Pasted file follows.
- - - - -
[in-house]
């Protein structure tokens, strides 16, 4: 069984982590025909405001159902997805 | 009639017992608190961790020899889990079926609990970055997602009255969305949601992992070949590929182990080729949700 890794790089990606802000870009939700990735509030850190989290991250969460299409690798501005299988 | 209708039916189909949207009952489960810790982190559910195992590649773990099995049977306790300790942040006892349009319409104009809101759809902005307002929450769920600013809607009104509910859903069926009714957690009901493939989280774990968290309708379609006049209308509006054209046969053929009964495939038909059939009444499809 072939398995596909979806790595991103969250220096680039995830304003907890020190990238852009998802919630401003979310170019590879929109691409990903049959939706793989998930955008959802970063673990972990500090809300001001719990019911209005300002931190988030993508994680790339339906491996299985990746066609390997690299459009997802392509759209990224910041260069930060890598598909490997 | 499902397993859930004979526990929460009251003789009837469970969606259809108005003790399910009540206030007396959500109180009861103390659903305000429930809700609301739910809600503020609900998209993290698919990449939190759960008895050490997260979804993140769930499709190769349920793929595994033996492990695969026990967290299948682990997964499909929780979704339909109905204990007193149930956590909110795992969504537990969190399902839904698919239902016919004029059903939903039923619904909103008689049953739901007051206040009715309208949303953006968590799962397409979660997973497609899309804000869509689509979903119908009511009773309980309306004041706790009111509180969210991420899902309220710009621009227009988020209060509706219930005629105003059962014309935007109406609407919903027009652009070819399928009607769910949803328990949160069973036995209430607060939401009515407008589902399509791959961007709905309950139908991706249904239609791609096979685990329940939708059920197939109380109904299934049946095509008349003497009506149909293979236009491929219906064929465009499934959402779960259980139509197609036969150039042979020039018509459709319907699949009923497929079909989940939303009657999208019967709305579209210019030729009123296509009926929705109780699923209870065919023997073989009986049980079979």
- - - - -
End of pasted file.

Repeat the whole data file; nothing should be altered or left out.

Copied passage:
[in-house]
């Protein structure tokens, strides 16, 4: 069984982590025909405001159902997805 | 009639017992608190961790020899889990079926609990970055997602009255969305949601992992070949590929182990080729949700 890794790089990606802000870009939700990735509030850190989290991250969460299409690798501005299988 | 209708039916189909949207009952489960810790982190559910195992590649773990099995049977306790300790942040006892349009319409104009809101759809902005307002929450769920600013809607009104509910859903069926009714957690009901493939989280774990968290309708379609006049209308509006054209046969053929009964495939038909059939009444499809 072939398995596909979806790595991103969250220096680039995830304003907890020190990238852009998802919630401003979310170019590879929109691409990903049959939706793989998930955008959802970063673990972990500090809300001001719990019911209005300002931190988030993508994680790339339906491996299985990746066609390997690299459009997802392509759209990224910041260069930060890598598909490997 | 499902397993859930004979526990929460009251003789009837469970969606259809108005003790399910009540206030007396959500109180009861103390659903305000429930809700609301739910809600503020609900998209993290698919990449939190759960008895050490997260979804993140769930499709190769349920793929595994033996492990695969026990967290299948682990997964499909929780979704339909109905204990007193149930956590909110795992969504537990969190399902839904698919239902016919004029059903939903039923619904909103008689049953739901007051206040009715309208949303953006968590799962397409979660997973497609899309804000869509689509979903119908009511009773309980309306004041706790009111509180969210991420899902309220710009621009227009988020209060509706219930005629105003059962014309935007109406609407919903027009652009070819399928009607769910949803328990949160069973036995209430607060939401009515407008589902399509791959961007709905309950139908991706249904239609791609096979685990329940939708059920197939109380109904299934049946095509008349003497009506149909293979236009491929219906064929465009499934959402779960259980139509197609036969150039042979020039018509459709319907699949009923497929079909989940939303009657999208019967709305579209210019030729009123296509009926929705109780699923209870065919023997073989009986049980079979």